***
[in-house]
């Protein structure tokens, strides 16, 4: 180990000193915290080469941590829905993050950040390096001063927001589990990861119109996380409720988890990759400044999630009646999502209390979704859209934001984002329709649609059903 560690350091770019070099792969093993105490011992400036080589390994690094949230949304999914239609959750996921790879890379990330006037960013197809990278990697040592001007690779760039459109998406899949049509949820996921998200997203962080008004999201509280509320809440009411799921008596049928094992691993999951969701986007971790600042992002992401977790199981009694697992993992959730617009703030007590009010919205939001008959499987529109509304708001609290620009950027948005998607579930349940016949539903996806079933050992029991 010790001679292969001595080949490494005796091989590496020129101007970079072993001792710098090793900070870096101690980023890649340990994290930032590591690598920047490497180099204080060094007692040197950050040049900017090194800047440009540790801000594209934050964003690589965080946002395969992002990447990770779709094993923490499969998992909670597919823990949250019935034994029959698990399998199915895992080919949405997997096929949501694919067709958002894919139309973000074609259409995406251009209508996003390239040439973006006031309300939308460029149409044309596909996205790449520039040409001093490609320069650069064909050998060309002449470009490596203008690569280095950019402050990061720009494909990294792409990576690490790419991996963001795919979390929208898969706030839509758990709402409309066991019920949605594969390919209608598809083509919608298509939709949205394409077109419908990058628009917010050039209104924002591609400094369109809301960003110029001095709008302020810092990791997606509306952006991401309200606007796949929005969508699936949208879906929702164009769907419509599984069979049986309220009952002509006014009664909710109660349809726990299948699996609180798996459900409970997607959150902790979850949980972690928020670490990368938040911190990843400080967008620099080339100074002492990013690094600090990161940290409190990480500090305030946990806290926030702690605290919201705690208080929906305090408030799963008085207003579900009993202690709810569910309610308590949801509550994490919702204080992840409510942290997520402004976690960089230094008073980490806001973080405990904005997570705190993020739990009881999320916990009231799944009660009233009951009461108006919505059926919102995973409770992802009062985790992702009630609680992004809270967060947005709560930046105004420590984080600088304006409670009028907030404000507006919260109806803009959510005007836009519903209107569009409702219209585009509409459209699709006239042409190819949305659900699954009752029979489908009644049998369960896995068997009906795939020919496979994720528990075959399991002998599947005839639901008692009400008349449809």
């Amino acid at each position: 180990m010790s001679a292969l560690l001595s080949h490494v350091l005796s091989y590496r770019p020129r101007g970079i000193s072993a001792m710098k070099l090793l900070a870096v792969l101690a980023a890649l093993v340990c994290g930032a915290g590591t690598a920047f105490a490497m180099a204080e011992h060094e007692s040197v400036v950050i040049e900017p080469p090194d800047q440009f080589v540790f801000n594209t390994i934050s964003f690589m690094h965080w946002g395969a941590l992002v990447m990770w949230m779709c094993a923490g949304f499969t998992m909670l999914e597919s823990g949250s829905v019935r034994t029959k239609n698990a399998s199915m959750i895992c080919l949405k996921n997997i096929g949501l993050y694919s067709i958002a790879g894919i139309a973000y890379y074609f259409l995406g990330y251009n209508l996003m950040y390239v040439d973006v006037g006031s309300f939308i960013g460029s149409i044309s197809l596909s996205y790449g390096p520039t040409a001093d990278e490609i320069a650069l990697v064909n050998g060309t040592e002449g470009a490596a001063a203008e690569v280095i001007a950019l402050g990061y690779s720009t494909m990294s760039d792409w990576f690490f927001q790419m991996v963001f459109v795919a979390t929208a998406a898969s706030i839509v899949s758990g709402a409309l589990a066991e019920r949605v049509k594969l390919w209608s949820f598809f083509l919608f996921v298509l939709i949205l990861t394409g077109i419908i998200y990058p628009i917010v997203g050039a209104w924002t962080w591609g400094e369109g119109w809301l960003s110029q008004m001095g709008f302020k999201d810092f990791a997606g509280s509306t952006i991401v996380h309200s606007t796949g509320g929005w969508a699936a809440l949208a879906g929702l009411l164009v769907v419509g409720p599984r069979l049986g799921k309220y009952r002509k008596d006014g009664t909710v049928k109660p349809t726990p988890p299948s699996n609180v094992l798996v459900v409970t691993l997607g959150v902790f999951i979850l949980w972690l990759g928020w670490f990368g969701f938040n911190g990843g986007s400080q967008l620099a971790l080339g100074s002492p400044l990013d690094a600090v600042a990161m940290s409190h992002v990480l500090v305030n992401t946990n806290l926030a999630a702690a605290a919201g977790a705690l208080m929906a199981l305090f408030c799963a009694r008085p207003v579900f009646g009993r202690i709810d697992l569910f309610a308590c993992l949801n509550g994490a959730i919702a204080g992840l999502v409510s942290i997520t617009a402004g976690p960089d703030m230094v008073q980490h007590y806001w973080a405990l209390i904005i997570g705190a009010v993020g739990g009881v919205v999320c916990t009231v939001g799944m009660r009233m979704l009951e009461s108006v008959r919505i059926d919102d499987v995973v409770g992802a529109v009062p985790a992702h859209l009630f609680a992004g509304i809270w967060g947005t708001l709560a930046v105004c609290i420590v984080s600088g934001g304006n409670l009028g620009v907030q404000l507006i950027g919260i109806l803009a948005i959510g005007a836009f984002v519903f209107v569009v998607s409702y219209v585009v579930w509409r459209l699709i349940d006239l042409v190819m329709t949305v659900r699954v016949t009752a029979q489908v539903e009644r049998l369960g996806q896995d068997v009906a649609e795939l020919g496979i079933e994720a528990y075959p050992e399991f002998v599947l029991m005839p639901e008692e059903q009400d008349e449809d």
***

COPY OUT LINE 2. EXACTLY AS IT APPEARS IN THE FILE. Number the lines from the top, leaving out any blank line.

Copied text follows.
């Protein structure tokens, strides 16, 4: 180990000193915290080469941590829905993050950040390096001063927001589990990861119109996380409720988890990759400044999630009646999502209390979704859209934001984002329709649609059903 560690350091770019070099792969093993105490011992400036080589390994690094949230949304999914239609959750996921790879890379990330006037960013197809990278990697040592001007690779760039459109998406899949049509949820996921998200997203962080008004999201509280509320809440009411799921008596049928094992691993999951969701986007971790600042992002992401977790199981009694697992993992959730617009703030007590009010919205939001008959499987529109509304708001609290620009950027948005998607579930349940016949539903996806079933050992029991 010790001679292969001595080949490494005796091989590496020129101007970079072993001792710098090793900070870096101690980023890649340990994290930032590591690598920047490497180099204080060094007692040197950050040049900017090194800047440009540790801000594209934050964003690589965080946002395969992002990447990770779709094993923490499969998992909670597919823990949250019935034994029959698990399998199915895992080919949405997997096929949501694919067709958002894919139309973000074609259409995406251009209508996003390239040439973006006031309300939308460029149409044309596909996205790449520039040409001093490609320069650069064909050998060309002449470009490596203008690569280095950019402050990061720009494909990294792409990576690490790419991996963001795919979390929208898969706030839509758990709402409309066991019920949605594969390919209608598809083509919608298509939709949205394409077109419908990058628009917010050039209104924002591609400094369109809301960003110029001095709008302020810092990791997606509306952006991401309200606007796949929005969508699936949208879906929702164009769907419509599984069979049986309220009952002509006014009664909710109660349809726990299948699996609180798996459900409970997607959150902790979850949980972690928020670490990368938040911190990843400080967008620099080339100074002492990013690094600090990161940290409190990480500090305030946990806290926030702690605290919201705690208080929906305090408030799963008085207003579900009993202690709810569910309610308590949801509550994490919702204080992840409510942290997520402004976690960089230094008073980490806001973080405990904005997570705190993020739990009881999320916990009231799944009660009233009951009461108006919505059926919102995973409770992802009062985790992702009630609680992004809270967060947005709560930046105004420590984080600088304006409670009028907030404000507006919260109806803009959510005007836009519903209107569009409702219209585009509409459209699709006239042409190819949305659900699954009752029979489908009644049998369960896995068997009906795939020919496979994720528990075959399991002998599947005839639901008692009400008349449809």